Mains: One Meat & One Dairy – And Everyone Is Happy!

Moussaka

Mousakas Latheros (Vegetarian Mousaka)

Ingredients:

4 medium eggplants
1 cup oil
3 medium potatoes, thinly sliced
2 large onions, thinly sliced
3 large tomatoes, peeled and seeded, finely chopped
3 garlic cloves, minced
Salt and pepper
1 cup milk
3 large eggs, beaten
8 oz. Feta cheese, crumbled

Instructions:

Preheat oven to 350 degrees. Remove the stems from the eggplants and cut lengthwise into thin slices. Sprinkle lightly with salt and set aside to drain in a colander. Heat the oil in a large skillet. Lightly sauté the potato slices over medium heat until they start turning golden, about 2 minutes. Remove from the oil with a slotted spoon and set aside. In the same pan, sauté the onions until they are soft and golden, then remove from the oil and set aside. Add the eggplant to the skillet and sauté until soft and lightly coloured. Remove from the skillet and layer the vegetables in a medium baking pan, beginning with the eggplant, then potatoes, then the onions, until all of the ingredients are used. In a bowl, combine the tomatoes, garlic, salt and pepper, and spread the mixture over the vegetables. In another bowl, thoroughly mix the milk, eggs and feta cheese. Pour this mixture over the tomatoes. Rock the baking dish gently to distribute the cheese mixture evenly. Bake for 45 minutes until the top is golden brown and crusty.

Greek Lemon Chicken 1

Greek Chicken

Ingredients:

8 boneless, skinless chicken breasts, cut into strips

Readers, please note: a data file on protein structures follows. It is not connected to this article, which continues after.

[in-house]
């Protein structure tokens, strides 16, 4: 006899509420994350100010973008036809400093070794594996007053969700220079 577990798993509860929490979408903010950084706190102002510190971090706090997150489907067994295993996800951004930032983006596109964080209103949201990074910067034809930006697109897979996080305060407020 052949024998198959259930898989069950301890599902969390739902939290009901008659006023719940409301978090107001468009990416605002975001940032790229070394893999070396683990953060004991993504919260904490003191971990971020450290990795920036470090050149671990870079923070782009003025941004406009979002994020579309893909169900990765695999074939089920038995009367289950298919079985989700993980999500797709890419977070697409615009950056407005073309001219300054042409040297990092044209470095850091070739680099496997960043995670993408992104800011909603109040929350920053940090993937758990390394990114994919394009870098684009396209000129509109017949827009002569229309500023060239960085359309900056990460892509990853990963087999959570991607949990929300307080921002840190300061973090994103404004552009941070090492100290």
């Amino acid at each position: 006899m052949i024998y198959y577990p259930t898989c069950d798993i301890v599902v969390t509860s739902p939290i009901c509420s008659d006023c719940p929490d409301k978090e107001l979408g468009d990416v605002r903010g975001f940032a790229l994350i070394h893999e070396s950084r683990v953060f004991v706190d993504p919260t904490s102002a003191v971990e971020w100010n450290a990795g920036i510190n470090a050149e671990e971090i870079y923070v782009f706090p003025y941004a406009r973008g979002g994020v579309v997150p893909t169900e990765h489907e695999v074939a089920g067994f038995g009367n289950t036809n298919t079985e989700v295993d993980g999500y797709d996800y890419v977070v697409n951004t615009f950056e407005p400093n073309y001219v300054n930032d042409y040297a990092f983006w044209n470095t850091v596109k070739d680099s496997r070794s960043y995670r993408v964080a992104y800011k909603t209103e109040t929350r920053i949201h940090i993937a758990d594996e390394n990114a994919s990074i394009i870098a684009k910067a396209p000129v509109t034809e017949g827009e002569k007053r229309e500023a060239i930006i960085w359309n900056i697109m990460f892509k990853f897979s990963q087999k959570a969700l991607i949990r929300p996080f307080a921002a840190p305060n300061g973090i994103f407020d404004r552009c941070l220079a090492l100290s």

2 lemons
4 large cloves of garlic, mashed
2 tablespoons fresh oregano
1 teaspoon kosher salt
1 teaspoon freshly ground pepper
4-5 pepperoncini, sliced, plus liquid from jar
½ cup olive oil

Directions:

In a large container or freezer bag, place the chicken, the salt, pepper, sliced pepperoncini, and the mashed garlic. Rub the oregano in your hands to bring out the essential oils and add that to the mix. Zest the lemons, then quarter and squeeze the juice from the lemons into the mixture and add the lemons and zest as well. Lastly add the olive oil and about ¼ to ½ cup of juice from the pepperoncini to the mixture. Seal the bag or cover the container and toss the chicken around to make sure every bit is covered. Let marinate for 30 minutes to an hour in the fridge. Do not let it go overnight, as the acids in the salt and lemons will start to cook the chicken, and it will become rubbery. In a large skillet, sauté the chicken, (along with the bits of lemon, peppers and garlic) in the oil from the marinade. The chicken will brown up nicely. Sauté until cooked through. Serve over rice, couscous or orzo.